Tuesday, November 15, 2016

Metabolism and Mass Are Deeply Related And Powerfully Drive Evolution

A new preprint describes in detail how metabolism and body mass are intimately related to each other and to other key aspects of how they have evolved. Natural selection has been a unifying force explaining this process from the scale of viruses all of the way up to elephants and whales. 
I show that the natural selection of metabolism and mass is selecting for the major life history and allometric transitions that define lifeforms from viruses, over prokaryotes and larger unicells, to multicellular animals with sexual reproduction. 
The proposed selection is driven by a mass specific metabolism that is selected as the pace of the resource handling that generates net energy for self-replication. This implies that an initial selection of mass is given by a dependence of mass specific metabolism on mass in replicators that are close to a lower size limit. 
A maximum dependence that is sublinear is shown to select for virus-like replicators with no intrinsic metabolism, no cell, and practically no mass. A maximum superlinear dependence is instead selecting for prokaryote-like self-replicating cells with asexual reproduction and incomplete metabolic pathways.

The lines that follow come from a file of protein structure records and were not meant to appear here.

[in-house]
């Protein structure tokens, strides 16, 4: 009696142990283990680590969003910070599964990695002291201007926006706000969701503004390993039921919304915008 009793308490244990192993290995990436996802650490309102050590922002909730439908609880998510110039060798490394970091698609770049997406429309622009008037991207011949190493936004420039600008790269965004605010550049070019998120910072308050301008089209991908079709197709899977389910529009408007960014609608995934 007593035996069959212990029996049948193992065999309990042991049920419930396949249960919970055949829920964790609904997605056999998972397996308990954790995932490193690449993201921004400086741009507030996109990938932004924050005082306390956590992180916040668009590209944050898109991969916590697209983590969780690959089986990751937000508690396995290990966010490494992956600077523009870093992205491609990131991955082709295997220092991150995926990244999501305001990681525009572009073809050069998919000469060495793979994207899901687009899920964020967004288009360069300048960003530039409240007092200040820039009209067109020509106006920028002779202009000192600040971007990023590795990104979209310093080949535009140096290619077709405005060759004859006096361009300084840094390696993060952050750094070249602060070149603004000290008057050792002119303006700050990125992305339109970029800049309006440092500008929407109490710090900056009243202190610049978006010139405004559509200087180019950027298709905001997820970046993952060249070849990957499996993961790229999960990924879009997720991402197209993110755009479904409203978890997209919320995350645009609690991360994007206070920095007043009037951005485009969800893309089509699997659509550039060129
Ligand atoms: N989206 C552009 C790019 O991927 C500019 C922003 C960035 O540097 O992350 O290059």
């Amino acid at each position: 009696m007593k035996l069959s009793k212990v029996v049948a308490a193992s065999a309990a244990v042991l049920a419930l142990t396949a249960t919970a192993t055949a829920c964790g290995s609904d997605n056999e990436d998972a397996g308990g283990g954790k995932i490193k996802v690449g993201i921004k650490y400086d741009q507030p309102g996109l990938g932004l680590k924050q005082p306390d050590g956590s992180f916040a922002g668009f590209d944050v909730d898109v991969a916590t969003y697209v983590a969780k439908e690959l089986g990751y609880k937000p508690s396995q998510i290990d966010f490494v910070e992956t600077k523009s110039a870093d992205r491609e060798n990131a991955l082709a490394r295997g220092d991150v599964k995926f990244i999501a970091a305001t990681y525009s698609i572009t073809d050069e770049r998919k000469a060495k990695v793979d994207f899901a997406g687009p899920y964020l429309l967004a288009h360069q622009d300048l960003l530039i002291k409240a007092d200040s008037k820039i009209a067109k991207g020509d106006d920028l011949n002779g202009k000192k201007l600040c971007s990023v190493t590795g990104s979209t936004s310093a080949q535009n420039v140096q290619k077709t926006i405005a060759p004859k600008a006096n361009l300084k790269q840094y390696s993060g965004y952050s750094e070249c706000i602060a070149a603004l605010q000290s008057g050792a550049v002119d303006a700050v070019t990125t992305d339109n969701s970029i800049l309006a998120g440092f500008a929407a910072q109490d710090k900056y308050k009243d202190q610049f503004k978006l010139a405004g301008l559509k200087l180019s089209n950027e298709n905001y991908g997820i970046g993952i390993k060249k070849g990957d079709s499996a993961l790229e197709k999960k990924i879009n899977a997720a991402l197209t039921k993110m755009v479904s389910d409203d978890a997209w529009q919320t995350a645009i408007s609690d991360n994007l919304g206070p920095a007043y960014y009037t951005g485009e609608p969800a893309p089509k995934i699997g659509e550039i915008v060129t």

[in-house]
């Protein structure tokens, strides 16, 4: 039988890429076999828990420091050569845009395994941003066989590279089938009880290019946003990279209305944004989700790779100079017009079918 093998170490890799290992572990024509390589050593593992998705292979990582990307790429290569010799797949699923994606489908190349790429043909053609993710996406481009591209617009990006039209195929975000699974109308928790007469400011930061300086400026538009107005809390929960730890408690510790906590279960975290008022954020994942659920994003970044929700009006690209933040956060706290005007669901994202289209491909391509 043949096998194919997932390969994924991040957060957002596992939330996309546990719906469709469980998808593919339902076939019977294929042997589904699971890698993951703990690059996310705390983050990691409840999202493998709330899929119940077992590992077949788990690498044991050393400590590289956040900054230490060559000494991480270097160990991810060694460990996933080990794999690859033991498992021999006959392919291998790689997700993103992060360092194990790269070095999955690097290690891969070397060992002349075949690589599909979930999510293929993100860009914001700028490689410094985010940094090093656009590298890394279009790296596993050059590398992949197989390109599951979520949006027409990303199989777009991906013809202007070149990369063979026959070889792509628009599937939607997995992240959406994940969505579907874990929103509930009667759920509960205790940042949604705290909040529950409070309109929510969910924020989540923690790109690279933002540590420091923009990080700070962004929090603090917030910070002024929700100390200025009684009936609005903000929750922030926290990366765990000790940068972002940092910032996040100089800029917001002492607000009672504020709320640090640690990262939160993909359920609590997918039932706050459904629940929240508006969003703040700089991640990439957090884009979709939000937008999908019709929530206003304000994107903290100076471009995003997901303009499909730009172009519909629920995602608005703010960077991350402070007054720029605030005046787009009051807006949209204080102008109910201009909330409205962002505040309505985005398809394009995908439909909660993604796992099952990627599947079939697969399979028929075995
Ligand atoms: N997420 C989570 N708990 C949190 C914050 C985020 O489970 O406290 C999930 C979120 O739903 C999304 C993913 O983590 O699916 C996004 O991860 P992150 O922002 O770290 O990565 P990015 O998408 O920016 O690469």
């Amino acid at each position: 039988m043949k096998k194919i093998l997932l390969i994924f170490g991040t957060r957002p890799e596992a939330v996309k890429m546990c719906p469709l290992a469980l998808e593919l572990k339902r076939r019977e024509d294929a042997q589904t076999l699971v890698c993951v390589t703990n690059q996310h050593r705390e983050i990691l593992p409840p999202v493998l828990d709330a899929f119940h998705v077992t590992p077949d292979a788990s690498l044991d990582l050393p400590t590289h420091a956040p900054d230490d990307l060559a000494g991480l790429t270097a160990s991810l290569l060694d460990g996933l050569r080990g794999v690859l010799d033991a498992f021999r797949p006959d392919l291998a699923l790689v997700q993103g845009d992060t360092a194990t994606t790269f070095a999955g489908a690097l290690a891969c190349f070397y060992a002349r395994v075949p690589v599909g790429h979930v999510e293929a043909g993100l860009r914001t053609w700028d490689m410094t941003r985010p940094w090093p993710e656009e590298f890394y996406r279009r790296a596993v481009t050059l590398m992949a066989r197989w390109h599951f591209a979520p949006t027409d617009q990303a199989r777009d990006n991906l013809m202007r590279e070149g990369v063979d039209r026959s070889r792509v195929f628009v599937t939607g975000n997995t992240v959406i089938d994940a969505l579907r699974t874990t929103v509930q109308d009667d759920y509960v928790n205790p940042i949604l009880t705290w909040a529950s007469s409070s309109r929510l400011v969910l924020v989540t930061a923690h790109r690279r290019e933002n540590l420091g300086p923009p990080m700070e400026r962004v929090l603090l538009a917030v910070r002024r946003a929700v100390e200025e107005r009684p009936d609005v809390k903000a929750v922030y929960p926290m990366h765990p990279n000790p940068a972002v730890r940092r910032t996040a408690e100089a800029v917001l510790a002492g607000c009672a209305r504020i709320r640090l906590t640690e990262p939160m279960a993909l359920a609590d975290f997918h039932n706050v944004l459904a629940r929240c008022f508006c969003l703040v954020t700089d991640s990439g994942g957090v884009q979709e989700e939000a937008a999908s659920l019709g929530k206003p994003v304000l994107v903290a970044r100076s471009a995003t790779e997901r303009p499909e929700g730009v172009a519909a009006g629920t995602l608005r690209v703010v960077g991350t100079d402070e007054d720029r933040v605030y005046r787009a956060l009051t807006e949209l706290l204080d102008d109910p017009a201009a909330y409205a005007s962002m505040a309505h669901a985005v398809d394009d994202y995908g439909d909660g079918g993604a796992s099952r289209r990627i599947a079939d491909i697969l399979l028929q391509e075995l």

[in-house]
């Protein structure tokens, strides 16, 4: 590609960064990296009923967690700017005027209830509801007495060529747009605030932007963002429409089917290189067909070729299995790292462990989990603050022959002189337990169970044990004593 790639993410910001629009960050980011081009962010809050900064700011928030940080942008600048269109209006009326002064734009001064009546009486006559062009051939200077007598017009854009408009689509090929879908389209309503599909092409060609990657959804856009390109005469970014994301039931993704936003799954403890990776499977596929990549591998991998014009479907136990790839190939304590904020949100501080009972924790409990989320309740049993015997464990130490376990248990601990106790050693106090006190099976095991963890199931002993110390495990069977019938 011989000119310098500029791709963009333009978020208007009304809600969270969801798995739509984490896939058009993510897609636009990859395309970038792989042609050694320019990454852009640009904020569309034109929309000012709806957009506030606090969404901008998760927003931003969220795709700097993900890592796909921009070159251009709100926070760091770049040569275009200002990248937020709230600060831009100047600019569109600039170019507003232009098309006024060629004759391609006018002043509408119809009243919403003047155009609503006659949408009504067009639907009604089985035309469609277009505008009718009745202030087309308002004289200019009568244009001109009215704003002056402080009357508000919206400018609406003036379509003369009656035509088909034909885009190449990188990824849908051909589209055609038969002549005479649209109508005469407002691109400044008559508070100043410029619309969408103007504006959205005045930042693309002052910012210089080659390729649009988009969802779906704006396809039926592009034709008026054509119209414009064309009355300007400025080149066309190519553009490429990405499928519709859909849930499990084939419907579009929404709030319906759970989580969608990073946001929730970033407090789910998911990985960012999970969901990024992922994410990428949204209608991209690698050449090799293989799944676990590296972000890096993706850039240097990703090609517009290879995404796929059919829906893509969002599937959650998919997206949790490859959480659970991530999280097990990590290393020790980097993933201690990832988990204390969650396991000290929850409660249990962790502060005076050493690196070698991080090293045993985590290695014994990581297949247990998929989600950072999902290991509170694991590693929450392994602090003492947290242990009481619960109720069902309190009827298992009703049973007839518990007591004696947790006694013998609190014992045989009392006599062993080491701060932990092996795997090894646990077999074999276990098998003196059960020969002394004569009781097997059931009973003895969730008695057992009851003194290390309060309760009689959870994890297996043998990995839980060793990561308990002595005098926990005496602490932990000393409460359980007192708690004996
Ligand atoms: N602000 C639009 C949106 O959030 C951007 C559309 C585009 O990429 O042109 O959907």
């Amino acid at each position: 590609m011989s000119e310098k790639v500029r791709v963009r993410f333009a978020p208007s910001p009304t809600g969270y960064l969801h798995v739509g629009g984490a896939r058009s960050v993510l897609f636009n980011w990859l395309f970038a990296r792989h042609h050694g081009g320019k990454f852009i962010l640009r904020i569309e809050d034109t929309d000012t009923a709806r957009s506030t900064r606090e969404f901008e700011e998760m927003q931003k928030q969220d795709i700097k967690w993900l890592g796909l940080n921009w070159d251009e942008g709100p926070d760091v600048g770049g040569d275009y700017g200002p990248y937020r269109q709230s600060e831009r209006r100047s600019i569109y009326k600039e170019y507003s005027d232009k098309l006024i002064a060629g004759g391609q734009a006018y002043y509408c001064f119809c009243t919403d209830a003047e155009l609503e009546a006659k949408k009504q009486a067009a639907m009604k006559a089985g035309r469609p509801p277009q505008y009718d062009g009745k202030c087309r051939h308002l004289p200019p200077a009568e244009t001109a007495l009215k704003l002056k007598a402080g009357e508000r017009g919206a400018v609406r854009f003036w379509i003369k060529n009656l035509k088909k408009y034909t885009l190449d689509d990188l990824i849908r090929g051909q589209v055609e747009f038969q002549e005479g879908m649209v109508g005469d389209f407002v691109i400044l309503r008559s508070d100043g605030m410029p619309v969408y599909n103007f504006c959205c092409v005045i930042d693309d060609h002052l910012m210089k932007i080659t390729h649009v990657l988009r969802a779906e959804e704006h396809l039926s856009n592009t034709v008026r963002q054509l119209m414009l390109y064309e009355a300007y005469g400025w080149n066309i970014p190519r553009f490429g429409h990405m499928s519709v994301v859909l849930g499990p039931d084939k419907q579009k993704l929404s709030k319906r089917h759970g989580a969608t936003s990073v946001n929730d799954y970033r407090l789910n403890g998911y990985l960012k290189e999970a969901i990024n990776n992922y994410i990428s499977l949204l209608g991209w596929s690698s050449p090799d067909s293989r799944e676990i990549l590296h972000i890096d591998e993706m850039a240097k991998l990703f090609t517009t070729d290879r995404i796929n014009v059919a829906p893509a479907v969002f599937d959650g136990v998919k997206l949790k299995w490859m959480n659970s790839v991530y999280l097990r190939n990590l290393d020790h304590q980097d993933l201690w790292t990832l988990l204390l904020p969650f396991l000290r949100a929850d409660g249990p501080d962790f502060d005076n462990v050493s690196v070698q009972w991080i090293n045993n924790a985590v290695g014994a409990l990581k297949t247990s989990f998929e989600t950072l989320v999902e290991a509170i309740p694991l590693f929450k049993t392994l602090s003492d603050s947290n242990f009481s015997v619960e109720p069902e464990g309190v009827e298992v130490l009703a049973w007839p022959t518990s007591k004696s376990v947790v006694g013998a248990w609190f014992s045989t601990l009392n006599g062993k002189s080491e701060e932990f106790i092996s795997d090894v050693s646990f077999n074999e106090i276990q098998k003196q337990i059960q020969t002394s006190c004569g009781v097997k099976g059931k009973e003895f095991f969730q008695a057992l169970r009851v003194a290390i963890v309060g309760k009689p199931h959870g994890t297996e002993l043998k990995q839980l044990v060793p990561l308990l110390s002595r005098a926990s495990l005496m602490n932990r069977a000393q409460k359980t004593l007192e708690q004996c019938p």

These self-replicating cells have selection for increased net energy, and this generates a gradual unfolding of a population dynamic feed-back selection from interactive competition. The incomplete feed-back is shown to select for larger unicells with more developed metabolic pathways, and the completely developed feed-back to select for multicellular animals with sexual reproduction. 
This model unifies natural selection from viruses to multicellular animals, and it provides a parsimonious explanation where allometries and major life history transitions evolve from the natural selection of metabolism and mass.
Lars Witing, "The natural selection of metabolism and mass selects lifeforms from viruses to multicellular animals" (November 15, 2016). doi: http://dx.doi.org/10.1101/087650

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